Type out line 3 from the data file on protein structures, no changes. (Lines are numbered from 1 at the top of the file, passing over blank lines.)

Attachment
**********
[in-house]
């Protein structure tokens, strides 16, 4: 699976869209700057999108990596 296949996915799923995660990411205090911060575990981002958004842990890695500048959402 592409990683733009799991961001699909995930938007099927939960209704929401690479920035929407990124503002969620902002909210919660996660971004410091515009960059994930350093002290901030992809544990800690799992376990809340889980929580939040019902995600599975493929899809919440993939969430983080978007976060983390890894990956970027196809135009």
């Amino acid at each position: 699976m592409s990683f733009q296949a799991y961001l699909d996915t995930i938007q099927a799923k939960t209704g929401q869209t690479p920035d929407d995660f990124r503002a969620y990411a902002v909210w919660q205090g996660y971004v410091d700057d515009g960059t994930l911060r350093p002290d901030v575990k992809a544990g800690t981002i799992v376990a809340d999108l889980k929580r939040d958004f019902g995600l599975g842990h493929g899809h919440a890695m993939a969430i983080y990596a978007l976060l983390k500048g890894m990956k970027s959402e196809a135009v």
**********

């Amino acid at each position: 699976m592409s990683f733009q296949a799991y961001l699909d996915t995930i938007q099927a799923k939960t209704g929401q869209t690479p920035d929407d995660f990124r503002a969620y990411a902002v909210w919660q205090g996660y971004v410091d700057d515009g960059t994930l911060r350093p002290d901030v575990k992809a544990g800690t981002i799992v376990a809340d999108l889980k929580r939040d958004f019902g995600l599975g842990h493929g899809h919440a890695m993939a969430i983080y990596a978007l976060l983390k500048g890894m990956k970027s959402e196809a135009v």